The fact is that these days the ratio of cloud/hybrid vs. on-premise Exchange Server deployments is roughly 80% vs. 20% – changed days from say 3 years ago when we were still deploying mostly on-premise. However i have seen some movement towards Exchange 2016, released October 2015 which in reality is just Service Pack 2 for Exchange 2013. Of course MS rebrand it for marketing every three years, but for the techies out there there is little additional functionality – a few additional cloud hooks as expected from a product being run at scale in O365 – and a simplification of the existing “Preferred Architecture” to the Mailbox only role. For those companies out there running Exchange 2010 – still most of the current install base – they know it’s time to upgrade as Ex2010 has been in extended support since January 2015, a year ago already.
Back in the bad old days of Exchange 2010 RTM (I remember it well as i had been on my first Microsoft TAP Program for Exchange 2010), Microsoft unveiled this thing called a DAG (Database Availability Group) in an effort to ease the pain of Exchange Admins who had been through years of torture supporting Exchange 2007’s various flavors of High Availability (CCR, SCC, LCR aaaagggghh!). The DAG simplified things immensely and moved the concept of HA from server clustering and it’s associated O/S dependencies to the database level, where multiple distributed copies of DBs provided the availability for your mailbox data.
The problem here, was that in order to support your DAG and CASArray, Microsoft insisted you use Hardware Load Balancers (yes i was getting to the original point of this post eventually). I’ll leave aside the discussion about why the Exchange Team no longer recommend Windows NLB for Client Access Server Load Balancing– but assuming you like to be supported on your SEV A call to Premier Support then you deployed physical HLBs. Dependent on what knowledge the Sales guy had, you may or may not have been advised about this very relevant topic when budgeting the cost of your Exchange migration incorporating High Availability. If you were not advised on this need to deploy HLB to be supported, then you got a shock when I started asking difficult questions during the initial Discovery Phase of the migration project (remember Good Discovery = Awesome Project!), for example “where are your F5s or NetScalers?”
At time of writing the deployment cost of 2x F5/NetScaler/CiscoACE etc can end up at $30K+ very quickly – probably more than double the cost of your original Statement of Work for the Exchange upgrade.
This is where KEMP stepped in and killed it with a suite of products which changed the HLB game for the big boys. Visit their pricing page and you’ll see why. By using the handy Load Balancer Sizing Tool you can quickly figure current load based on concurrent SSL traffic and how much you then need to spend. Throw in the Edge Security Pack (ESP) and you get what the old Microsoft Threat Management Gateway (TMG) gave you (reverse proxy and a bunch of other stuff) – free of charge!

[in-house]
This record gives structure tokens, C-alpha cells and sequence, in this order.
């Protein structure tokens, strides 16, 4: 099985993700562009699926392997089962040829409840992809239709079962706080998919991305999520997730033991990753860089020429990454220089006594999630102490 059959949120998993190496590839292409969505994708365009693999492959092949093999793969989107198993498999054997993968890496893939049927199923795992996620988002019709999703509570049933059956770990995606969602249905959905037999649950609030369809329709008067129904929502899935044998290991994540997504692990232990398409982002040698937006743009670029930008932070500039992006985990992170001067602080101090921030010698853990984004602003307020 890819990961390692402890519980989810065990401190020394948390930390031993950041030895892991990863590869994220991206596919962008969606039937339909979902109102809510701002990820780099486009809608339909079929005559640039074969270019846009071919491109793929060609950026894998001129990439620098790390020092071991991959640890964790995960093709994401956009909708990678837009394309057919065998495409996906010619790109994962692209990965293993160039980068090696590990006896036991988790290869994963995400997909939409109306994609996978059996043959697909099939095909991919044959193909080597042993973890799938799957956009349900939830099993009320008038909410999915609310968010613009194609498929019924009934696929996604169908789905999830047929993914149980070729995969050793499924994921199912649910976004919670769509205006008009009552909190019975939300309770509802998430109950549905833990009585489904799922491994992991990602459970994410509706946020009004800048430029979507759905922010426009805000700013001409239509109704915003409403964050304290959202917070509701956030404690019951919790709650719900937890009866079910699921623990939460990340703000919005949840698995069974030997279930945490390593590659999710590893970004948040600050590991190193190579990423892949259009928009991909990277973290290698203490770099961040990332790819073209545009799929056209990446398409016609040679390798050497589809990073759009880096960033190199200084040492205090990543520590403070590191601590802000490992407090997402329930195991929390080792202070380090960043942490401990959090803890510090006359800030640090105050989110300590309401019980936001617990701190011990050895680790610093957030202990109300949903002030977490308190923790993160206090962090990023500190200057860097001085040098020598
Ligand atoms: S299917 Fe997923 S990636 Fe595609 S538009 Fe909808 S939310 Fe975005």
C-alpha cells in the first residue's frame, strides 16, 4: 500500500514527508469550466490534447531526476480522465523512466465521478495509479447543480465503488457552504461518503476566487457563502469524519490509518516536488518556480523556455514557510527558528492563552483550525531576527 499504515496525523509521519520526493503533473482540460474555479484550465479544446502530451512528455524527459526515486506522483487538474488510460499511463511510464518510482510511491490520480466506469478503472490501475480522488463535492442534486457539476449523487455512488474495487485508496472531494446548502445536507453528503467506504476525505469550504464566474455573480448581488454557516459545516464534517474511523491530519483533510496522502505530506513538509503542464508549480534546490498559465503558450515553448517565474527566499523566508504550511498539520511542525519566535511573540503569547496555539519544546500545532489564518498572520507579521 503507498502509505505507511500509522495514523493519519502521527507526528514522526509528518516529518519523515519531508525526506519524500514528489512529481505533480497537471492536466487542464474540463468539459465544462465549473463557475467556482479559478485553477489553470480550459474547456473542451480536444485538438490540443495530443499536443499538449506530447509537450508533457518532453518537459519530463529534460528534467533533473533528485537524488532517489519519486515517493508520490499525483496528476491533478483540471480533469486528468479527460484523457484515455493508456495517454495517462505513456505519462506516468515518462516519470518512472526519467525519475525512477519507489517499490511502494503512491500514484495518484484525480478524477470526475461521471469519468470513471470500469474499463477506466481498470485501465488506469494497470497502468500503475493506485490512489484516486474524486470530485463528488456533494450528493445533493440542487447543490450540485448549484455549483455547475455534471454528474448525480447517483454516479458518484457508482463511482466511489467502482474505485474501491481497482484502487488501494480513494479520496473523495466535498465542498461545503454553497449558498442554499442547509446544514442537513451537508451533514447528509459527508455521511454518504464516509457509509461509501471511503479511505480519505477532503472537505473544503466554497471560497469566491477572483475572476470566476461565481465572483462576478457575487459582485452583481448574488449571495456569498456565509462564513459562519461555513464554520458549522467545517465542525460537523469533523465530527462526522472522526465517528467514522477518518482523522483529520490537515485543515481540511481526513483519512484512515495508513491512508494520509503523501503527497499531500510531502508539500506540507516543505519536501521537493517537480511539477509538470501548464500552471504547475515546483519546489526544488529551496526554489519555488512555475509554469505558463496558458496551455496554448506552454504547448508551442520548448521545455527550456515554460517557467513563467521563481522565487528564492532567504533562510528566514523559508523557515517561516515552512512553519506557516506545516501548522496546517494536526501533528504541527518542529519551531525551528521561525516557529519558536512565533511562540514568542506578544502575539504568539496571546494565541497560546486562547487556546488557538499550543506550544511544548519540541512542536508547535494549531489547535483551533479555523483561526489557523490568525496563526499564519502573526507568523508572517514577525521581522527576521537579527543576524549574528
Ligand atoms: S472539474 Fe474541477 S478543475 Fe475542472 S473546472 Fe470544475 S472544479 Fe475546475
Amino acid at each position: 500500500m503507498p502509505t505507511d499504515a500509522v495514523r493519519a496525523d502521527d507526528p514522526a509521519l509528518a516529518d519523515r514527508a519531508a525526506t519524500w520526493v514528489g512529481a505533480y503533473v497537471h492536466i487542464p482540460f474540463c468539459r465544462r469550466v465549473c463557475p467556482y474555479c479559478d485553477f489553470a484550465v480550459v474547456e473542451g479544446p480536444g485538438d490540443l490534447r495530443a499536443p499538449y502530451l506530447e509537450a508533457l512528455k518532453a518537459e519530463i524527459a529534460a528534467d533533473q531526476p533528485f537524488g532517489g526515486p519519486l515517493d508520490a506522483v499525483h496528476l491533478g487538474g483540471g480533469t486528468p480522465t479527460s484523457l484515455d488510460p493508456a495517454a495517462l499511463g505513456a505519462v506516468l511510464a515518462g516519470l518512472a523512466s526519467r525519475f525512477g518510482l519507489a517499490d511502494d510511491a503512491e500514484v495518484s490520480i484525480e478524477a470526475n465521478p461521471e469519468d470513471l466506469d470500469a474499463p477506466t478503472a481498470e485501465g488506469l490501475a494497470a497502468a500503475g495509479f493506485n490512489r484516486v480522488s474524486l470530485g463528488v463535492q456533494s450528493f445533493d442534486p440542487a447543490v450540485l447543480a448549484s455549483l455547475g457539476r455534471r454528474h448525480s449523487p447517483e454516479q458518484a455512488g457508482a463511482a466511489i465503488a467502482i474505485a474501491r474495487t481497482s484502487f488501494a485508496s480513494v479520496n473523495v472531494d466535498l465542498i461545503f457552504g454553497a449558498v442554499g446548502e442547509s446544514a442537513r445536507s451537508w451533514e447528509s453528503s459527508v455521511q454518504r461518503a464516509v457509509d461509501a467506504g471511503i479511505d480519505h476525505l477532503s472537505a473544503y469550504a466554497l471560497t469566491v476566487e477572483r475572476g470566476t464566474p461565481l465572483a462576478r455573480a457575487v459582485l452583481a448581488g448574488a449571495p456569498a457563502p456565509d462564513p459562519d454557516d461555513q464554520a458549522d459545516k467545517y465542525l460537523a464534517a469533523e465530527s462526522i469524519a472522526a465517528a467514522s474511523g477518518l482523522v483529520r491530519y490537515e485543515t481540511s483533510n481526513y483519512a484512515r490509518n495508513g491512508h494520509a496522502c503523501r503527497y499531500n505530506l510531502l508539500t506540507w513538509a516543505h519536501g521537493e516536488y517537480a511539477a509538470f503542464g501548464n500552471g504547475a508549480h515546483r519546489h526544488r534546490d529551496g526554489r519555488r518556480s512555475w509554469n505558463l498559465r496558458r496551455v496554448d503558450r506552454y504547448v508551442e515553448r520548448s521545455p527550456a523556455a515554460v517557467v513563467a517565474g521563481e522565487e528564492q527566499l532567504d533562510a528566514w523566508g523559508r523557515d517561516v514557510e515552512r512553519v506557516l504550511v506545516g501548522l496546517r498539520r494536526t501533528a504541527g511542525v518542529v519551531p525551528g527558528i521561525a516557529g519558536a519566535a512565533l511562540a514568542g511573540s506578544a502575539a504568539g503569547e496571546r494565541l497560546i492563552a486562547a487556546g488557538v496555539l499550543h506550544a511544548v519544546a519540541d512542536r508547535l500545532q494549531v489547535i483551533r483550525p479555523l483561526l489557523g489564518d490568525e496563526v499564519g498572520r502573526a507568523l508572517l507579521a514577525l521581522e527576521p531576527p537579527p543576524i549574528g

I was reminded of all this last week with a local government customer, currently running Exchange 2010 but unfortunately not running HA. I was doing a three day Microsoft Exchange Deployment Planning Session with them, effectively a few days knowledge transfer on the new Exchange 2016 offering.
They wanted to migrate to Exchange 2016 asap but presumed HA would be out of scope due to not being able to leverage any existing HLB for Exchange HA. A quick trip to KEMP’s website helped them confirm that a purchase of 2x VLM-200 would more than satisfy their requirements. One of the things i like about KEMP is their responsiveness – for either Technical Support or PreSales – i was able to have a live demo WebEx setup the same day with an engineer out of the USA who took us through the different technical variables and value to be attained from the purchase – not only for Exchange workloads. My customer was impressed and immediately confident about moving forward with the rest of the migration project.
And best of all? They leverage the value and engineering time invested in High Availability by the Exchange Product Team, instead of relying on P2V and other dubious VMware methods for hypervisor level HA. To quote Paul Cunningham MVP “…You might get some push back from customers or managers who have been sold on the idea of VMware HA for everything, or who take the line from VMware as implied support for the configuration. But in the real world I prefer to go with what is supported over what is possible….”
You know you need High Availability when you don’t have access to your data anymore. Don’t wait to be burned, getting there might not cost as much as you think.